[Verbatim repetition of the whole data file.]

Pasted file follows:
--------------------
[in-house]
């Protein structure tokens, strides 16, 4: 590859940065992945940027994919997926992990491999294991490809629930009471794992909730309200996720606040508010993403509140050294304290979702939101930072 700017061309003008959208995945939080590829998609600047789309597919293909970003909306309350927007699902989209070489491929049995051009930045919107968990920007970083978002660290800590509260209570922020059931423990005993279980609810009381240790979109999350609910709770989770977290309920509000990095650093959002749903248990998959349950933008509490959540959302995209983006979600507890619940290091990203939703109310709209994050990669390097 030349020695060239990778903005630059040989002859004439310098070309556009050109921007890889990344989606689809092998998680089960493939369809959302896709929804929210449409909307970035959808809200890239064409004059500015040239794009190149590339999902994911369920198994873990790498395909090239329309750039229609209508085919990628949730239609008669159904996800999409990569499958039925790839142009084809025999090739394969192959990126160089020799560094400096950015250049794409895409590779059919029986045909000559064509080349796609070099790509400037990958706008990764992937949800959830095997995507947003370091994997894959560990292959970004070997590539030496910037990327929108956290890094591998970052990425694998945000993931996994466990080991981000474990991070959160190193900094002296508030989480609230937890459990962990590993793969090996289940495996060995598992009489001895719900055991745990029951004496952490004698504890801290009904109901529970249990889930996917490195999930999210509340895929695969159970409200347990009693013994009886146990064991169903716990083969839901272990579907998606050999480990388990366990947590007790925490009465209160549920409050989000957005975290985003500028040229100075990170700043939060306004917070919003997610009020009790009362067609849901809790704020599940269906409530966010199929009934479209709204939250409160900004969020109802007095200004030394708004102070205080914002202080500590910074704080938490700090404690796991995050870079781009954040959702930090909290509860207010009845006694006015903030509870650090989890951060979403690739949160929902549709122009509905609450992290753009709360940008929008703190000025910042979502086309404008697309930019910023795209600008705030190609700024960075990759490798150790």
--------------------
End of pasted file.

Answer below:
[in-house]
């Protein structure tokens, strides 16, 4: 590859940065992945940027994919997926992990491999294991490809629930009471794992909730309200996720606040508010993403509140050294304290979702939101930072 700017061309003008959208995945939080590829998609600047789309597919293909970003909306309350927007699902989209070489491929049995051009930045919107968990920007970083978002660290800590509260209570922020059931423990005993279980609810009381240790979109999350609910709770989770977290309920509000990095650093959002749903248990998959349950933008509490959540959302995209983006979600507890619940290091990203939703109310709209994050990669390097 030349020695060239990778903005630059040989002859004439310098070309556009050109921007890889990344989606689809092998998680089960493939369809959302896709929804929210449409909307970035959808809200890239064409004059500015040239794009190149590339999902994911369920198994873990790498395909090239329309750039229609209508085919990628949730239609008669159904996800999409990569499958039925790839142009084809025999090739394969192959990126160089020799560094400096950015250049794409895409590779059919029986045909000559064509080349796609070099790509400037990958706008990764992937949800959830095997995507947003370091994997894959560990292959970004070997590539030496910037990327929108956290890094591998970052990425694998945000993931996994466990080991981000474990991070959160190193900094002296508030989480609230937890459990962990590993793969090996289940495996060995598992009489001895719900055991745990029951004496952490004698504890801290009904109901529970249990889930996917490195999930999210509340895929695969159970409200347990009693013994009886146990064991169903716990083969839901272990579907998606050999480990388990366990947590007790925490009465209160549920409050989000957005975290985003500028040229100075990170700043939060306004917070919003997610009020009790009362067609849901809790704020599940269906409530966010199929009934479209709204939250409160900004969020109802007095200004030394708004102070205080914002202080500590910074704080938490700090404690796991995050870079781009954040959702930090909290509860207010009845006694006015903030509870650090989890951060979403690739949160929902549709122009509905609450992290753009709360940008929008703190000025910042979502086309404008697309930019910023795209600008705030190609700024960075990759490798150790």